Sam Barlow filed suit in Maricopa County Superior Court, arguing that his right to religious freedom prevented the council from revoking his police certification. Judge Joseph D. Howe agreed and blocked the council's proceedings.
The state court of appeals reversed Howe's decision in 1990. The appeals court upheld the anti-polygamy clause in the state Constitution and ruled that the council had the right to conduct a hearing on Barlow's fitness as an officer.
"The incompatibility between a public flouting of the Constitution and the duties of peace officer requires the state to address such problems when they arise," the court stated.
The law enforcement advisory council held a two-day hearing in March 1992. Hearing officer Harold Merkow ruled in favor of Sam Barlow keeping his peace officer certification because the Arizona Legislature had not enacted a criminal statute outlawing polygamy.
In his ruling, Merkow stated that "the failure of the Arizona Legislature to enact remedies or criminal penalties for engaging in polygamous practices only makes those practices non-recognizable in law."
Merkow ruled that the council did not present evidence to show that Sam Barlow's conduct as an officer was a "danger to the peace and safety of the citizens of Arizona."
Sam Barlow, the brother of Colorado City Mayor Dan Barlow, retired shortly after Merkow's ruling.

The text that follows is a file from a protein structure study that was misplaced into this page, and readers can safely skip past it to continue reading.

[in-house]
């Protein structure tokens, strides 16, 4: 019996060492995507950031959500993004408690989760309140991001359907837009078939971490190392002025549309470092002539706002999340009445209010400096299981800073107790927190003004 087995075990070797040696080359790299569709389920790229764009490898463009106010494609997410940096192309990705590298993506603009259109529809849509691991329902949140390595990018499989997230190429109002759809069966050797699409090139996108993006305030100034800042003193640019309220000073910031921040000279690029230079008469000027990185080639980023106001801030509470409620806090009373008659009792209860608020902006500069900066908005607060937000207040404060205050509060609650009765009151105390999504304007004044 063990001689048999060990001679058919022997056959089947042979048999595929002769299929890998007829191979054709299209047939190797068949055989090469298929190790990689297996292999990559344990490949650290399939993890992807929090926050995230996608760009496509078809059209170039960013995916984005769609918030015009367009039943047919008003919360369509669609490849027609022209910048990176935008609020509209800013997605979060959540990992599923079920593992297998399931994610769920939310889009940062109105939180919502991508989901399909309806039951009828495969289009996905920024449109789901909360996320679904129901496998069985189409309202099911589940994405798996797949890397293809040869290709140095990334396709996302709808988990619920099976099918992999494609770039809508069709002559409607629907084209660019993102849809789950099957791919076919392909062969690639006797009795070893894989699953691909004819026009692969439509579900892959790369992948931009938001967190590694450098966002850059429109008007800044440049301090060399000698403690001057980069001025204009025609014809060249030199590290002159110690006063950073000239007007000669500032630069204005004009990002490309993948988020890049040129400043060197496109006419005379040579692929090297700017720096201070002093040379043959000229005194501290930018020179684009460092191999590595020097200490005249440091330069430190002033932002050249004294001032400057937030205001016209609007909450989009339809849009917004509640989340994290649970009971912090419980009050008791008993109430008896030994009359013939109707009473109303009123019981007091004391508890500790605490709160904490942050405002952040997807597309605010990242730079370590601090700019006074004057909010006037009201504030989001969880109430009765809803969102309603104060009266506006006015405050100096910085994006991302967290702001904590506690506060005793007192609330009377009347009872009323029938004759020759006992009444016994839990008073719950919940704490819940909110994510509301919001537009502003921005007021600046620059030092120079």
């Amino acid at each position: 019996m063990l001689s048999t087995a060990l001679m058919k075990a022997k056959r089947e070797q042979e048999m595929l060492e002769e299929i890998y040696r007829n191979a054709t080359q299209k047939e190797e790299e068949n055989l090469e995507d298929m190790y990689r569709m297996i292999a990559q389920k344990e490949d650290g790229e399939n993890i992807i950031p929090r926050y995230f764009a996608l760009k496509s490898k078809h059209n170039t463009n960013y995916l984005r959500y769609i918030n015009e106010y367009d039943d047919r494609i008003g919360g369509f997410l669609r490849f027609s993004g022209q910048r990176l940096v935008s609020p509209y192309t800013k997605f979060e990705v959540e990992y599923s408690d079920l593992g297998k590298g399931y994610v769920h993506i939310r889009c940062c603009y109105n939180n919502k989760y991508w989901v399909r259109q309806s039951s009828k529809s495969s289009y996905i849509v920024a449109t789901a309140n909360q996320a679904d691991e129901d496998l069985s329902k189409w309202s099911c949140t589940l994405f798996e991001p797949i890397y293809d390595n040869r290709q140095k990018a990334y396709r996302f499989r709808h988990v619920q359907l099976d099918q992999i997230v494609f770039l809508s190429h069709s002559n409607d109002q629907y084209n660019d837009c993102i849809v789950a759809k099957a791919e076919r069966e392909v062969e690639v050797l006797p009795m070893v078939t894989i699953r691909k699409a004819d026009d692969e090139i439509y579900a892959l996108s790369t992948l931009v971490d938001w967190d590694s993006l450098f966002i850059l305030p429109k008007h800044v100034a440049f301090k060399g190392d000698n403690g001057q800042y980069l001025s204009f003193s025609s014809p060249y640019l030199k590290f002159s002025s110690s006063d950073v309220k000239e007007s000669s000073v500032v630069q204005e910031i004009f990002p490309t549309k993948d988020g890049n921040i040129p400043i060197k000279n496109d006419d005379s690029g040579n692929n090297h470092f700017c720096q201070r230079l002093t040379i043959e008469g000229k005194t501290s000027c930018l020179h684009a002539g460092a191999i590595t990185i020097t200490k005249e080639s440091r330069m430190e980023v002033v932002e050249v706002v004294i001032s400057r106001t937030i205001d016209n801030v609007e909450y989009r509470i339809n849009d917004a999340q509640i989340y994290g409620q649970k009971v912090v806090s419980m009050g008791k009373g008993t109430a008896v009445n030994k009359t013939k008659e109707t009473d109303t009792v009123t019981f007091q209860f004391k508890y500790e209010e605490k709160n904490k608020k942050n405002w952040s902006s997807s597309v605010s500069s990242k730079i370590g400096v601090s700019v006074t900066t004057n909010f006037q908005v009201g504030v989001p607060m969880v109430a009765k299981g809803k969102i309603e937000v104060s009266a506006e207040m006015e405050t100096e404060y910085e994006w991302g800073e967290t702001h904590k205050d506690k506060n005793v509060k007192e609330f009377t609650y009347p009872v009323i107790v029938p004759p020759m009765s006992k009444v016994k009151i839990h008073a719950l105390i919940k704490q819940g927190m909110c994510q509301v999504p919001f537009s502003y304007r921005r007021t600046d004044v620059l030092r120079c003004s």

Eleven years later, the Legislature -- whose leadership is controlled by members of the mainstream Mormon Church -- has not yet addressed the incongruence between the constitutional ban and the lack of a corresponding criminal statute.
The Legislature may take up the issue next year, says Jake Logan, press secretary for Speaker of the House Jake Flake. Flake is a descendant of a prominent polygamous Mormon family that founded the ranching town of Snowflake in northeastern Arizona.
Logan says Flake "doesn't support polygamy and thinks that it is wrong." Flake is considering meeting with legislators to "come up with a solution" to address the lack of a criminal statute outlawing polygamy, Logan says. The Legislature has not addressed the issue since 1954, when a bill criminalizing polygamy passed the House but later died in the Senate.